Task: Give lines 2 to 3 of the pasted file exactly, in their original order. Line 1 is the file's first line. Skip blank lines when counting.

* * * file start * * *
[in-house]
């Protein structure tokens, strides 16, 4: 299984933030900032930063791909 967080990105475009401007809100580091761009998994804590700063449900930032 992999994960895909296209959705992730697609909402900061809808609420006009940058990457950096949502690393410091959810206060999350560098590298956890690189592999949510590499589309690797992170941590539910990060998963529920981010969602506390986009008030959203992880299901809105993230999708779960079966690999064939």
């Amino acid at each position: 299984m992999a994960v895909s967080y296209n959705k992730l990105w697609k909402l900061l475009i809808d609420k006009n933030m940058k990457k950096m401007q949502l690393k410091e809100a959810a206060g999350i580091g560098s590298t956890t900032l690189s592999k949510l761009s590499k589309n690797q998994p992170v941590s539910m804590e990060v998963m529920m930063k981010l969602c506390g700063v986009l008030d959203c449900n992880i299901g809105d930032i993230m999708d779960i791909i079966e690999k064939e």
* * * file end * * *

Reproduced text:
């Protein structure tokens, strides 16, 4: 299984933030900032930063791909 967080990105475009401007809100580091761009998994804590700063449900930032 992999994960895909296209959705992730697609909402900061809808609420006009940058990457950096949502690393410091959810206060999350560098590298956890690189592999949510590499589309690797992170941590539910990060998963529920981010969602506390986009008030959203992880299901809105993230999708779960079966690999064939």
């Amino acid at each position: 299984m992999a994960v895909s967080y296209n959705k992730l990105w697609k909402l900061l475009i809808d609420k006009n933030m940058k990457k950096m401007q949502l690393k410091e809100a959810a206060g999350i580091g560098s590298t956890t900032l690189s592999k949510l761009s590499k589309n690797q998994p992170v941590s539910m804590e990060v998963m529920m930063k981010l969602c506390g700063v986009l008030d959203c449900n992880i299901g809105d930032i993230m999708d779960i791909i079966e690999k064939e």